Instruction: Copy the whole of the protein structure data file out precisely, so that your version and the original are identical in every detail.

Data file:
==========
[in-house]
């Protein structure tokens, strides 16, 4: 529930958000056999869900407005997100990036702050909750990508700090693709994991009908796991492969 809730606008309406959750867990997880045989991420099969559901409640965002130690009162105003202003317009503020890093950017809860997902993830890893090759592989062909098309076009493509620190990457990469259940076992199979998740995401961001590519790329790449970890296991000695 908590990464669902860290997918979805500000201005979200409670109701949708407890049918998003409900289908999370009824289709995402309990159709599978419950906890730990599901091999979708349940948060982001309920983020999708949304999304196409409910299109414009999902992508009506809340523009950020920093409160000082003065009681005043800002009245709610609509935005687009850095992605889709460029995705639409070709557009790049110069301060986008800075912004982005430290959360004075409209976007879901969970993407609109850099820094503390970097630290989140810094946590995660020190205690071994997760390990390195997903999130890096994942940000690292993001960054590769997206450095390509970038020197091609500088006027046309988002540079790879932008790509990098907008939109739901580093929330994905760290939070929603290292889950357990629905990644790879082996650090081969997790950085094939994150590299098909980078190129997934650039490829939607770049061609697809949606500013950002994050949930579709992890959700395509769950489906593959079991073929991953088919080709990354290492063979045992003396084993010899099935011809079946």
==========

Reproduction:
[in-house]
């Protein structure tokens, strides 16, 4: 529930958000056999869900407005997100990036702050909750990508700090693709994991009908796991492969 809730606008309406959750867990997880045989991420099969559901409640965002130690009162105003202003317009503020890093950017809860997902993830890893090759592989062909098309076009493509620190990457990469259940076992199979998740995401961001590519790329790449970890296991000695 908590990464669902860290997918979805500000201005979200409670109701949708407890049918998003409900289908999370009824289709995402309990159709599978419950906890730990599901091999979708349940948060982001309920983020999708949304999304196409409910299109414009999902992508009506809340523009950020920093409160000082003065009681005043800002009245709610609509935005687009850095992605889709460029995705639409070709557009790049110069301060986008800075912004982005430290959360004075409209976007879901969970993407609109850099820094503390970097630290989140810094946590995660020190205690071994997760390990390195997903999130890096994942940000690292993001960054590769997206450095390509970038020197091609500088006027046309988002540079790879932008790509990098907008939109739901580093929330994905760290939070929603290292889950357990629905990644790879082996650090081969997790950085094939994150590299098909980078190129997934650039490829939607770049061609697809949606500013950002994050949930579709992890959700395509769950489906593959079991073929991953088919080709990354290492063979045992003396084993010899099935011809079946």